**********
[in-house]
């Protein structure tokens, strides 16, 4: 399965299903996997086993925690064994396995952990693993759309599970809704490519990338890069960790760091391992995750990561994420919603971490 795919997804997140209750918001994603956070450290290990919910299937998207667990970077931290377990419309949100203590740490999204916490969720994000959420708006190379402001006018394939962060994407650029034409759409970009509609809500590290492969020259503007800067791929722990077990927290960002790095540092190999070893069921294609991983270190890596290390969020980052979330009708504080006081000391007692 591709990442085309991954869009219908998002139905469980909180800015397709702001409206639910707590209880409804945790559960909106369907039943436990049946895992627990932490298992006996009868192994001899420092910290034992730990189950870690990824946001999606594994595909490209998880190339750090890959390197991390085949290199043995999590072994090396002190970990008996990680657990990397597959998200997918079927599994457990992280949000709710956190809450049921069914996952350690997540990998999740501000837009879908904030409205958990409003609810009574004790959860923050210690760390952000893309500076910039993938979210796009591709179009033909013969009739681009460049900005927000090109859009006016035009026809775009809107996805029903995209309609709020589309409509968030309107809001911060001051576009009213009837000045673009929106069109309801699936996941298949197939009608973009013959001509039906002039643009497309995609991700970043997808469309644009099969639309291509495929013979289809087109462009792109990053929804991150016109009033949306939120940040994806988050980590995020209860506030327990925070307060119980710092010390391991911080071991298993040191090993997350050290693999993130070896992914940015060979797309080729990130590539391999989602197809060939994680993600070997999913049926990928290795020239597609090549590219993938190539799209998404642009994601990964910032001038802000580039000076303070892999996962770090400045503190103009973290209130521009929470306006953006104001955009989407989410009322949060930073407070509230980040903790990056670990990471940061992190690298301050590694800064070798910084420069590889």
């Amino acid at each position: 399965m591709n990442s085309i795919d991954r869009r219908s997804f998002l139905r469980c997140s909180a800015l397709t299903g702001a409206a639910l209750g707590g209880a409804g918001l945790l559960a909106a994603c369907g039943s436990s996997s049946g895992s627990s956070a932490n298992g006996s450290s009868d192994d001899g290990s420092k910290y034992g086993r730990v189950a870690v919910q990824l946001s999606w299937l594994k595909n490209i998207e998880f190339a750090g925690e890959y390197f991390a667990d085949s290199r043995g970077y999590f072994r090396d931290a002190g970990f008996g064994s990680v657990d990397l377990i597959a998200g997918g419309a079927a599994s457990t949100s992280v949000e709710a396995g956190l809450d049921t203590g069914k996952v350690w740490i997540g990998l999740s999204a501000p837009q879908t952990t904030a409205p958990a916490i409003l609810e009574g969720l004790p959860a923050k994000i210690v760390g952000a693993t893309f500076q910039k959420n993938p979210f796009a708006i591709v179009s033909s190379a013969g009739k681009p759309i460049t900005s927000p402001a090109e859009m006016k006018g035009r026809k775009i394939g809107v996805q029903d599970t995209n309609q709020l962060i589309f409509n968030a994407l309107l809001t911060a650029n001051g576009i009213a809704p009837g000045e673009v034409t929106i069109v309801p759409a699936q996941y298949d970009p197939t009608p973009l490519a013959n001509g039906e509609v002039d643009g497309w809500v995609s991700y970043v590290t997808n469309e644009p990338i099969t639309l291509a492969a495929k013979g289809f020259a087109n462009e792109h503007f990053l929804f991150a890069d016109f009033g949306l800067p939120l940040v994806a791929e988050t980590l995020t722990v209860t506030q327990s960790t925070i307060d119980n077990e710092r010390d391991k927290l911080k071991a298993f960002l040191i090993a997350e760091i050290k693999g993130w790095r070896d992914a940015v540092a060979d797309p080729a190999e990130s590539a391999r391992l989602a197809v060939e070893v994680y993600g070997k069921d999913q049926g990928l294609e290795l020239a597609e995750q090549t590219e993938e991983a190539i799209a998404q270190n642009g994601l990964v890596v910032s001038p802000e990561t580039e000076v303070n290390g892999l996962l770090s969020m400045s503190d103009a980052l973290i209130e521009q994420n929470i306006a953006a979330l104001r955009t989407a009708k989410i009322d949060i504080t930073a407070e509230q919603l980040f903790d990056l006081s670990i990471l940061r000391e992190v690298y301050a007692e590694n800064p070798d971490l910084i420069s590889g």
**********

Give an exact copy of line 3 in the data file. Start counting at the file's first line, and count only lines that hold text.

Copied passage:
């Amino acid at each position: 399965m591709n990442s085309i795919d991954r869009r219908s997804f998002l139905r469980c997140s909180a800015l397709t299903g702001a409206a639910l209750g707590g209880a409804g918001l945790l559960a909106a994603c369907g039943s436990s996997s049946g895992s627990s956070a932490n298992g006996s450290s009868d192994d001899g290990s420092k910290y034992g086993r730990v189950a870690v919910q990824l946001s999606w299937l594994k595909n490209i998207e998880f190339a750090g925690e890959y390197f991390a667990d085949s290199r043995g970077y999590f072994r090396d931290a002190g970990f008996g064994s990680v657990d990397l377990i597959a998200g997918g419309a079927a599994s457990t949100s992280v949000e709710a396995g956190l809450d049921t203590g069914k996952v350690w740490i997540g990998l999740s999204a501000p837009q879908t952990t904030a409205p958990a916490i409003l609810e009574g969720l004790p959860a923050k994000i210690v760390g952000a693993t893309f500076q910039k959420n993938p979210f796009a708006i591709v179009s033909s190379a013969g009739k681009p759309i460049t900005s927000p402001a090109e859009m006016k006018g035009r026809k775009i394939g809107v996805q029903d599970t995209n309609q709020l962060i589309f409509n968030a994407l309107l809001t911060a650029n001051g576009i009213a809704p009837g000045e673009v034409t929106i069109v309801p759409a699936q996941y298949d970009p197939t009608p973009l490519a013959n001509g039906e509609v002039d643009g497309w809500v995609s991700y970043v590290t997808n469309e644009p990338i099969t639309l291509a492969a495929k013979g289809f020259a087109n462009e792109h503007f990053l929804f991150a890069d016109f009033g949306l800067p939120l940040v994806a791929e988050t980590l995020t722990v209860t506030q327990s960790t925070i307060d119980n077990e710092r010390d391991k927290l911080k071991a298993f960002l040191i090993a997350e760091i050290k693999g993130w790095r070896d992914a940015v540092a060979d797309p080729a190999e990130s590539a391999r391992l989602a197809v060939e070893v994680y993600g070997k069921d999913q049926g990928l294609e290795l020239a597609e995750q090549t590219e993938e991983a190539i799209a998404q270190n642009g994601l990964v890596v910032s001038p802000e990561t580039e000076v303070n290390g892999l996962l770090s969020m400045s503190d103009a980052l973290i209130e521009q994420n929470i306006a953006a979330l104001r955009t989407a009708k989410i009322d949060i504080t930073a407070e509230q919603l980040f903790d990056l006081s670990i990471l940061r000391e992190v690298y301050a007692e590694n800064p070798d971490l910084i420069s590889g």